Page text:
Infection control specialist says WHO is dragging its feet on calling COVID-19 a pandemic

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Dr. Michael Gardam of Toronto's Humber River Hospital says we all need to get ready for the virus gaining a foothold in Canada.

Even if the current virus were to spread around the world, previous experience, including the 1918 flu pandemic, shows that eventually, the overall economy will adapt and bounce back, although Mawani notes that some businesses, including restaurants, did not survive in 2003.

He says parts of the economy may also change. As an example he cites an increase in telecommuting in China that may become permanent once it has been tried for several months and found effective.

An empty street is seen after a coronavirus outbreak, in Milan, Italy this week. The economic effect spreads ahead of the virus. (Flavio Lo Scalzo/Reuters)

Disasters in the news elsewhere can help remind people to plan ahead, including stocking up on essentials. But the example of hurricane season on the eastern seaboard, when shoppers strip the shelves of everything from dog food to toilet paper, shows people tend to ignore warnings until the last minute.

"That's why you see shelves going bare very quickly," said Culley.

And that's economically inefficient. Gradually stocking up on things you might need to get you through a hypothetical quarantine means grocery stores will have time to adjust supplies, reducing the chances of empty shelves later. 

Culley said that since power and water should not be a problem during a disease outbreak, ready-to-eat canned goods could be supplemented with grain and beans as a longer-term safety net. As long as it is kept dry and safe from pests, a bag of white rice will last for up to 30 years and still taste good, says a report from Utah State University.

Keeping employees healthy 

While food and medicine are essential for household emergency preparation, plans for keeping the economy functioning while people are sick or in quarantine are also essential.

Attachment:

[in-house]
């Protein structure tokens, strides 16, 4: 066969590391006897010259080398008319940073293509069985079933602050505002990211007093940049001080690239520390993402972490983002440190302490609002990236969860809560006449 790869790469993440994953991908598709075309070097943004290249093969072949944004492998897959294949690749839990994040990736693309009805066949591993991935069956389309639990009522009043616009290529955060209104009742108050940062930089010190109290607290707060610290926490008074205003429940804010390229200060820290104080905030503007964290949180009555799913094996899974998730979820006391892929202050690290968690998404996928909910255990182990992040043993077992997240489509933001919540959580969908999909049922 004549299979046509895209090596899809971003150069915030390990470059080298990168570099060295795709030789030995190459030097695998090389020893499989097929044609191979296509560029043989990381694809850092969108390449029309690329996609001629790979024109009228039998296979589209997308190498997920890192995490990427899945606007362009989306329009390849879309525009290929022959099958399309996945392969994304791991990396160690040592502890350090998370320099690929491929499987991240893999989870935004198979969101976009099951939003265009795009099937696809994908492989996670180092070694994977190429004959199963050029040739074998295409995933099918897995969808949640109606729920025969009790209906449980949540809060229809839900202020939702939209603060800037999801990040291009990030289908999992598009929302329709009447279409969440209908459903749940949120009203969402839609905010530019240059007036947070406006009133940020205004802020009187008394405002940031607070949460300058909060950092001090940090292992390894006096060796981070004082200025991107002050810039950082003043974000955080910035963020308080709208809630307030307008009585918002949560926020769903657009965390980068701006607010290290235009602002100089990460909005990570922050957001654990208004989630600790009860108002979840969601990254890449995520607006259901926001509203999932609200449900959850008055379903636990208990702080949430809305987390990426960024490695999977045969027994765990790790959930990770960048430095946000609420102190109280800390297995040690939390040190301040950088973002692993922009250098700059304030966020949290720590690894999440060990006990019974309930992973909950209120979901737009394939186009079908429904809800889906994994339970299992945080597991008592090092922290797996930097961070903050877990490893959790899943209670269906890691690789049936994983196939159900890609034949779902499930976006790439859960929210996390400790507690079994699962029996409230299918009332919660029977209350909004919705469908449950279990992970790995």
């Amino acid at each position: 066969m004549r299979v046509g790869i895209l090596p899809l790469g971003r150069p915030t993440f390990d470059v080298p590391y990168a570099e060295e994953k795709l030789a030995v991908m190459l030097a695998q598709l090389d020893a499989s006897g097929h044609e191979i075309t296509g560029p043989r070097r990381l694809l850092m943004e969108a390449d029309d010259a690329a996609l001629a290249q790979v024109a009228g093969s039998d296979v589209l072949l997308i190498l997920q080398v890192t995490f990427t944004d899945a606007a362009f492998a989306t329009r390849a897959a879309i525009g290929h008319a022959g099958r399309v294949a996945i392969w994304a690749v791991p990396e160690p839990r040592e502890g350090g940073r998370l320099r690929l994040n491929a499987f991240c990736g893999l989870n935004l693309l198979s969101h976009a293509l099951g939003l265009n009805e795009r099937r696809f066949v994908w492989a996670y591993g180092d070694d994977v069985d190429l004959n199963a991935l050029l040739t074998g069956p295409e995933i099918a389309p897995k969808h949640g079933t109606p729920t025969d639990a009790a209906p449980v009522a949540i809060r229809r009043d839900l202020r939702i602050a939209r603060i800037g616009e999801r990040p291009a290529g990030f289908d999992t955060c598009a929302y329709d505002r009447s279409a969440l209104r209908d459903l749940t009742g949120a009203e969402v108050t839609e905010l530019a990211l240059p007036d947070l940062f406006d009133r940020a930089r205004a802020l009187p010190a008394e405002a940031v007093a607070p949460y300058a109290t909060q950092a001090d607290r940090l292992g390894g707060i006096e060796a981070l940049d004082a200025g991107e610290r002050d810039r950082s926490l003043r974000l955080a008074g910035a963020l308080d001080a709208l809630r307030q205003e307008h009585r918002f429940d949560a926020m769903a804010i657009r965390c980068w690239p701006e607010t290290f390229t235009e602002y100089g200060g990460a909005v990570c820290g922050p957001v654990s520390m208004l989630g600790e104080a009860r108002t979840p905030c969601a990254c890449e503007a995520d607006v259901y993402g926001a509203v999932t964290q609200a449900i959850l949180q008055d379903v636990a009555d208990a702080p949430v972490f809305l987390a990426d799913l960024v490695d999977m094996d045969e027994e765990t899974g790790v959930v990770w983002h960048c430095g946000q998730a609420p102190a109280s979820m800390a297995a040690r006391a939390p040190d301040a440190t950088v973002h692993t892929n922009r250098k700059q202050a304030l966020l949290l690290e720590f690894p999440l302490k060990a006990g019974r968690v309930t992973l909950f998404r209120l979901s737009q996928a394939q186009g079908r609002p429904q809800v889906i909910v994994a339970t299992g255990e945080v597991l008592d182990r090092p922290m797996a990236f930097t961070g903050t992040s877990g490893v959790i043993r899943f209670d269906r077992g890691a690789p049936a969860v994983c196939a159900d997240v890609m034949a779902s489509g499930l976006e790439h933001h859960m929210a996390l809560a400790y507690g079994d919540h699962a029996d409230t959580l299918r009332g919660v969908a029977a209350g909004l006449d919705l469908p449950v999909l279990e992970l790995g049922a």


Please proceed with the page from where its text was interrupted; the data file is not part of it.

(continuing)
"Businesses need to have a pandemic plan, and it needs to be done in advance, not at the time of the threat," said Culley, who says he has been getting an increasing number of inquiries as public concern over of the epidemic rises.

Among the strategies to keep operations running during a pandemic is imagining how to make the organization continue to function when one-third of staff is sick or in quarantine. That involves creating a complex plan that includes training people to do one another's jobs and thinking about how employees could work from home.

The primary goal for employers, said Mawani, is to keep employees healthy, because as well as potentially saving lives, workers are essential to a company's financial health. And as SARS showed, even if the transmission of a disease is under control, the economic effect spreads much more widely.

"The financial contagion of an outbreak like this is always much more significant than the health contagion," he said.

Follow Don on Twitter @don_pittis



Don Pittis

Business columnist

Based in Toronto, Don Pittis is a business columnist and senior producer for CBC News. Previously, he was a forest firefighter, and a ranger in Canada's High Arctic islands. After moving into journalism, he was principal business reporter for Radio Television Hong Kong before the handover to China. He has produced and reported for the CBC in Saskatchewan and Toronto and the BBC in London.